events

Workshop Cluster 4: "Reshaping the Banking Business - Current Trends and Future Challenges"

Timo Litty und Valentin Braun,
Housing as an Explanation for low Stock Market Participation? A Simulation Approach

Hierbei wird untersucht, inwiefern eine sehr niedrige Aktienmarktpartizipation in Deutschland rational begründet ist. Im ersten Abschnitt wird hierfür eine Portfoliooptimierung unter Berücksichtigung statischer Hauswert-zu-Nettovermögen-Anteilen auf Basis eines bundesweiten Hauspreisindex durchgeführt. Im Anschluss zeigt eine Monte-Carlo Simulation allgemeingültige Bezüge zwischen den einzelnen Assetklassen auf, die Aufschluss über die rationalen Aktienanteile eines Portfolios geben.


Christian Rauch,
Determinants of Bank Liquidity Creation: Evidence from German Savings Banks

In spite of the large body of theoretic literature on bank liquidity, there are only a few research papers measuring the actual creation of bank liquidity. This lack of empirical evidence on bank liquidity creation is astounding, as liquidity is not only of high practical relevance to the subjects of an economy but is also used in bank theory to help explain the existence and role of banks in an economy. To add to this body of literature and help further understand the liquidity transformation and creation by banks, the research conducted in the analysis at hand measures the liquidity created by German savings banks over the period 1997-2006. To do so, two measures of liquidity creation are applied: the Berger/Bouwman method introduced in 2007 and the Deep and Schaefer method introduced in 2004. The secondary goal of this analysis is to find out which determinants influence the liquidity creation or destruction over time. Existing micro- and macroeconomic theories on banking provide specific predictions regarding the effects of certain determinants on bank liquidity. The analysis empirically tests these effects on the liquidity created by German savings banks between 1997 and 2006 and therefore helps to understand how bank liquidity is influenced and which factors are responsible for the changes in bank liquidity creation.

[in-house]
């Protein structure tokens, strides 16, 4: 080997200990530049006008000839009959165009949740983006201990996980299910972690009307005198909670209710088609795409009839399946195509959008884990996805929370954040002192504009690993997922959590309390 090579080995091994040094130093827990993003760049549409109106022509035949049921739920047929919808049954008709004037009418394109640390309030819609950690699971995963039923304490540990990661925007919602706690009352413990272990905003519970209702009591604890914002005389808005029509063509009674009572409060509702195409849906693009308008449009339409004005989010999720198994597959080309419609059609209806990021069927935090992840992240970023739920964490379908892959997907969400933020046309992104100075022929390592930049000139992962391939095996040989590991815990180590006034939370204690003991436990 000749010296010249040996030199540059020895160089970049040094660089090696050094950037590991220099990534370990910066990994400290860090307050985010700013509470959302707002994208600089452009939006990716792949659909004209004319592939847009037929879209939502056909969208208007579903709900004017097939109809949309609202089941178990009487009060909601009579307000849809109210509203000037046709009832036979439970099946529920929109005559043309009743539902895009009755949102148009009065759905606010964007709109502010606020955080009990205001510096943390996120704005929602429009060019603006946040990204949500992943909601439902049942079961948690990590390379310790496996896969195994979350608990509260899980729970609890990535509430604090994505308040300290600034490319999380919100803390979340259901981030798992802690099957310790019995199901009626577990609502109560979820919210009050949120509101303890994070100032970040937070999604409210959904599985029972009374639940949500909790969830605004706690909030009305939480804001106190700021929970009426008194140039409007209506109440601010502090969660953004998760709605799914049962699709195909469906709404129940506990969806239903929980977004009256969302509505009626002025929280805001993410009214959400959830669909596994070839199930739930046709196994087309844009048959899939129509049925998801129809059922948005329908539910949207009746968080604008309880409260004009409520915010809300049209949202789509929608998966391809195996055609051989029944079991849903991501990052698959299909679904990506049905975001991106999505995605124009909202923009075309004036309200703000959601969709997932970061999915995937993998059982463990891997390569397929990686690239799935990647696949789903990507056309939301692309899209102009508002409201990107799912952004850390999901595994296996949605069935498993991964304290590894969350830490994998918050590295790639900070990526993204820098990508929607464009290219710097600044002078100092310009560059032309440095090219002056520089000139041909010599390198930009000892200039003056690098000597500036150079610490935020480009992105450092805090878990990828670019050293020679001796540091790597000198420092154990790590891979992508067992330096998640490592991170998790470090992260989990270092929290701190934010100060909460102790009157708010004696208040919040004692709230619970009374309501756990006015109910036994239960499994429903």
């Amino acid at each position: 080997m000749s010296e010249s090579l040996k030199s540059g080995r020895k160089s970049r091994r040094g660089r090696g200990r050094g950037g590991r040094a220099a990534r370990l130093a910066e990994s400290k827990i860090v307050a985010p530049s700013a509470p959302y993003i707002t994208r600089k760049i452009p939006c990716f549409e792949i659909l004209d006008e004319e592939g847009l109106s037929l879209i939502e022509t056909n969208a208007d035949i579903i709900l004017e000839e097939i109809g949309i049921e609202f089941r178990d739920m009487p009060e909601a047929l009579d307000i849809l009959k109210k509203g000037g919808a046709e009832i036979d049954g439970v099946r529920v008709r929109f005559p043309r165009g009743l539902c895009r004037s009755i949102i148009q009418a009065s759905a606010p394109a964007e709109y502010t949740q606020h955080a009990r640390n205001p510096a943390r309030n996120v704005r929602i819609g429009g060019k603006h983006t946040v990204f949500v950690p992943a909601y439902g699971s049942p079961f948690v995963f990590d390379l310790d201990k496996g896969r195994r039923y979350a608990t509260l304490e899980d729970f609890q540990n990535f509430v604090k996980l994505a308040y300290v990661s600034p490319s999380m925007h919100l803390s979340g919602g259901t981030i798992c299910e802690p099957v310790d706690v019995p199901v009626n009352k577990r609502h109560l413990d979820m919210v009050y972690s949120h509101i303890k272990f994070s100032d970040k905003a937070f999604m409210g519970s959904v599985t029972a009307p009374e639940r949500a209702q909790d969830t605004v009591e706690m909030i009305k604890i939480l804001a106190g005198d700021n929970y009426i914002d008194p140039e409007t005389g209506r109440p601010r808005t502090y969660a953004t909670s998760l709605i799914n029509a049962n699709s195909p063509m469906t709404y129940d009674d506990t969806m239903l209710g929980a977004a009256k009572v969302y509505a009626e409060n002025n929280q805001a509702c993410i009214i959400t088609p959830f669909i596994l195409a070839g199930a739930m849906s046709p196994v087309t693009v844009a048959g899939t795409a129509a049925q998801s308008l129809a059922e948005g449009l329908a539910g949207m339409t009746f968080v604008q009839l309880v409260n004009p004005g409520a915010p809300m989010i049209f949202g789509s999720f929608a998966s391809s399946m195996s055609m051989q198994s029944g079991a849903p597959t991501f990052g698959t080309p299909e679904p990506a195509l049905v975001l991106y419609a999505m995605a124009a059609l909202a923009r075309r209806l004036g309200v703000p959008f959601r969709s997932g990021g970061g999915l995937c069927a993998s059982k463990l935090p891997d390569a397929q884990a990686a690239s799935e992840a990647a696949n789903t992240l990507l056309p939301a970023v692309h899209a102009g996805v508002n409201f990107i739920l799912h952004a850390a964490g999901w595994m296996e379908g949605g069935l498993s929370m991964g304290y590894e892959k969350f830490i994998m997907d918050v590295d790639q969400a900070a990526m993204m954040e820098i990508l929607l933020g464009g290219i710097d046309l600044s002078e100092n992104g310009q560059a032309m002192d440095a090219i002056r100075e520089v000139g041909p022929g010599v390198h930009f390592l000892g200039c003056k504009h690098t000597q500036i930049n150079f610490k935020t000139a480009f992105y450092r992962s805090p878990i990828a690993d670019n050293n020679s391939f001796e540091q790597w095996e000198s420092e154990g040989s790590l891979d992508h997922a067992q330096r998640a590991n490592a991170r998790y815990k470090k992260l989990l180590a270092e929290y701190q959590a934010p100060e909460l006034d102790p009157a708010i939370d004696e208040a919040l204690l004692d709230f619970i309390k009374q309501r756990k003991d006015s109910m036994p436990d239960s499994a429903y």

Fabian Gleisner,
Electronic Marketplaces and Intermediation - The Spontaneous Emergence of Intermediaries on an Online P2P Lending Marketplace

Prior literature provides arguments in favour of disintermediation due to the increasing role of electronic marketplaces. Our analysis of an electronic lending platform provides differentiated results: we find that there are participants on the electronic market acting as financial intermediaries, and that intermediation services significantly improve borrowers' credit conditions.

We analyze the role of intermediaries on electronic markets using detailed data of more than 14,000 originated loans on an electronic P2P (person-to-person) lending platform. On such an electronic credit market lenders bid for supplying a private loan. Screening of potential borrowers and the monitoring of loan repayment can be delegated to designated group leaders. We find that these participants act as financial intermediaries between borrowers and lenders and significantly improve borrowers' credit conditions. As suggested by traditional intermediation theory (e.g. Diamond, 1984, Leland and Pyle, 1976), the intermediary creates value by reducing information asymmetries between borrowers and lenders. We document the positive impact of the intermediary's screening activities. Based on superior private information, the recommendation of a borrower significantly improves credit conditions. Moreover, the intermediary's bid on a credit listing has an even stronger impact on the resulting interest rate. A mandatory screening process by means of the intermediary's commitment to screen every loan listing within the group furthermore significantly improves borrowers' access to credit. Our findings are robust to self-selection and characteristics of the financial transactions, and may be surprising given the long discussion on disintermediation due to electronic marketplaces. Our results contribute to the existing literature on electronic markets and disintermediation and yield some interesting implications for the design of P2P lending platforms and the behaviour of its participants.